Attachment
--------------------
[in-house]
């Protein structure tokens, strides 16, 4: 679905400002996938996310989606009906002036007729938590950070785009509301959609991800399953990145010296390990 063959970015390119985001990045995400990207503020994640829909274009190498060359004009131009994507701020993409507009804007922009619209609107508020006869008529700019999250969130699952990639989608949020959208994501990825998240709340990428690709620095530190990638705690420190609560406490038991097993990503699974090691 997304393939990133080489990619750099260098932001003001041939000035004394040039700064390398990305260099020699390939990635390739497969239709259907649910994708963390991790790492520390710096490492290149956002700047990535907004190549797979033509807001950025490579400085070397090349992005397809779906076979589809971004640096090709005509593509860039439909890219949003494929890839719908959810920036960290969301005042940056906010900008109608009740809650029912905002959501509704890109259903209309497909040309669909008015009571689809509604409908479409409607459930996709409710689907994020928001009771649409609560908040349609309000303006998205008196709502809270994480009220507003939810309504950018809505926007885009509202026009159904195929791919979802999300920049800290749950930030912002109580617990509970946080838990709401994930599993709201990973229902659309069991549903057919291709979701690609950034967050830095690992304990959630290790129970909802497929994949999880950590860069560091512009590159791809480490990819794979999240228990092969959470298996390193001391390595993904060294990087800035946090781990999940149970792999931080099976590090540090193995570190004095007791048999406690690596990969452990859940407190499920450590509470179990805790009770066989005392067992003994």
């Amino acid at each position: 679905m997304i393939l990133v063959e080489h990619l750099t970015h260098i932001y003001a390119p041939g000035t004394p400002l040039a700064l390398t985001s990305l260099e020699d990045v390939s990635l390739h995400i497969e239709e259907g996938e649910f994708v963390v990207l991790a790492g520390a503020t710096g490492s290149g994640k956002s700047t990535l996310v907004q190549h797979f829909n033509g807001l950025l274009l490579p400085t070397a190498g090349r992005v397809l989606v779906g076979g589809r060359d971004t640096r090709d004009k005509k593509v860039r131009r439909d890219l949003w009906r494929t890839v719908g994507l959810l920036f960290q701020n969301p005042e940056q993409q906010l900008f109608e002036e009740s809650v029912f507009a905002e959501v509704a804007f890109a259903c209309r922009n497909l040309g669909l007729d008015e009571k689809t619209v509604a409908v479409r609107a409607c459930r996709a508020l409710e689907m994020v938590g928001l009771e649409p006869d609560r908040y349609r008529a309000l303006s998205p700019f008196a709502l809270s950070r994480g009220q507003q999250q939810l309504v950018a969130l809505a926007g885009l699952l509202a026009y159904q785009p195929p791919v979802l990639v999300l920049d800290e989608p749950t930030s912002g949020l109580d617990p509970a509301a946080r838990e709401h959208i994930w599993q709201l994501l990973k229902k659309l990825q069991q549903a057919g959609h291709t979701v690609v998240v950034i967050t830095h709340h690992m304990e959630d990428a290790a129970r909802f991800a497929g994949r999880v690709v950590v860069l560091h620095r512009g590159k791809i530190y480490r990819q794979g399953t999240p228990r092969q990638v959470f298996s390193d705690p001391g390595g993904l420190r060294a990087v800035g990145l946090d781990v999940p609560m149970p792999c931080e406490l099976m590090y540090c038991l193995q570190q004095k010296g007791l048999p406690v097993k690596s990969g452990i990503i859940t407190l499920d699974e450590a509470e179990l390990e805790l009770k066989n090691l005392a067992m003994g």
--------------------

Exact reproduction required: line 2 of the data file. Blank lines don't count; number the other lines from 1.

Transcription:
């Protein structure tokens, strides 16, 4: 679905400002996938996310989606009906002036007729938590950070785009509301959609991800399953990145010296390990 063959970015390119985001990045995400990207503020994640829909274009190498060359004009131009994507701020993409507009804007922009619209609107508020006869008529700019999250969130699952990639989608949020959208994501990825998240709340990428690709620095530190990638705690420190609560406490038991097993990503699974090691 997304393939990133080489990619750099260098932001003001041939000035004394040039700064390398990305260099020699390939990635390739497969239709259907649910994708963390991790790492520390710096490492290149956002700047990535907004190549797979033509807001950025490579400085070397090349992005397809779906076979589809971004640096090709005509593509860039439909890219949003494929890839719908959810920036960290969301005042940056906010900008109608009740809650029912905002959501509704890109259903209309497909040309669909008015009571689809509604409908479409409607459930996709409710689907994020928001009771649409609560908040349609309000303006998205008196709502809270994480009220507003939810309504950018809505926007885009509202026009159904195929791919979802999300920049800290749950930030912002109580617990509970946080838990709401994930599993709201990973229902659309069991549903057919291709979701690609950034967050830095690992304990959630290790129970909802497929994949999880950590860069560091512009590159791809480490990819794979999240228990092969959470298996390193001391390595993904060294990087800035946090781990999940149970792999931080099976590090540090193995570190004095007791048999406690690596990969452990859940407190499920450590509470179990805790009770066989005392067992003994």